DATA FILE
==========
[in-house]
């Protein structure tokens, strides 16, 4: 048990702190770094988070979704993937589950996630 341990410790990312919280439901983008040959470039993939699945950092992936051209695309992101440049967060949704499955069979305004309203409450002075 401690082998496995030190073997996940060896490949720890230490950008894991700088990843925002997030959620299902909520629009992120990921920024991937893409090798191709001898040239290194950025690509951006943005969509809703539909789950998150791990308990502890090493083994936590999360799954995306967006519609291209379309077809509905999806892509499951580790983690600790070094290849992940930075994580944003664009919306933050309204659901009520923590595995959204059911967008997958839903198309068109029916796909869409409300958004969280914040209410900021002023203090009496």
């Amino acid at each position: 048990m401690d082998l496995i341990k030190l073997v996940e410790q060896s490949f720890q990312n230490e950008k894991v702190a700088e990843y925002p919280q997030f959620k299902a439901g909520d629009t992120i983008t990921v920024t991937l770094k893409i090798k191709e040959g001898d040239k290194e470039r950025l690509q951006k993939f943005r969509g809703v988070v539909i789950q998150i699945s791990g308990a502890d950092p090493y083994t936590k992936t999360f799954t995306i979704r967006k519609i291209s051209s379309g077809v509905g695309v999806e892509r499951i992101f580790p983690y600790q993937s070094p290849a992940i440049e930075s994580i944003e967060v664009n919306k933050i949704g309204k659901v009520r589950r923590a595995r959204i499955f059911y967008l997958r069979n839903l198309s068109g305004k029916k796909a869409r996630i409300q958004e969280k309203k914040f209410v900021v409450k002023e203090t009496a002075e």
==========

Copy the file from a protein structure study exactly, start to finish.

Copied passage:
[in-house]
């Protein structure tokens, strides 16, 4: 048990702190770094988070979704993937589950996630 341990410790990312919280439901983008040959470039993939699945950092992936051209695309992101440049967060949704499955069979305004309203409450002075 401690082998496995030190073997996940060896490949720890230490950008894991700088990843925002997030959620299902909520629009992120990921920024991937893409090798191709001898040239290194950025690509951006943005969509809703539909789950998150791990308990502890090493083994936590999360799954995306967006519609291209379309077809509905999806892509499951580790983690600790070094290849992940930075994580944003664009919306933050309204659901009520923590595995959204059911967008997958839903198309068109029916796909869409409300958004969280914040209410900021002023203090009496």
């Amino acid at each position: 048990m401690d082998l496995i341990k030190l073997v996940e410790q060896s490949f720890q990312n230490e950008k894991v702190a700088e990843y925002p919280q997030f959620k299902a439901g909520d629009t992120i983008t990921v920024t991937l770094k893409i090798k191709e040959g001898d040239k290194e470039r950025l690509q951006k993939f943005r969509g809703v988070v539909i789950q998150i699945s791990g308990a502890d950092p090493y083994t936590k992936t999360f799954t995306i979704r967006k519609i291209s051209s379309g077809v509905g695309v999806e892509r499951i992101f580790p983690y600790q993937s070094p290849a992940i440049e930075s994580i944003e967060v664009n919306k933050i949704g309204k659901v009520r589950r923590a595995r959204i499955f059911y967008l997958r069979n839903l198309s068109g305004k029916k796909a869409r996630i409300q958004e969280k309203k914040f209410v900021v409450k002023e203090t009496a002075e």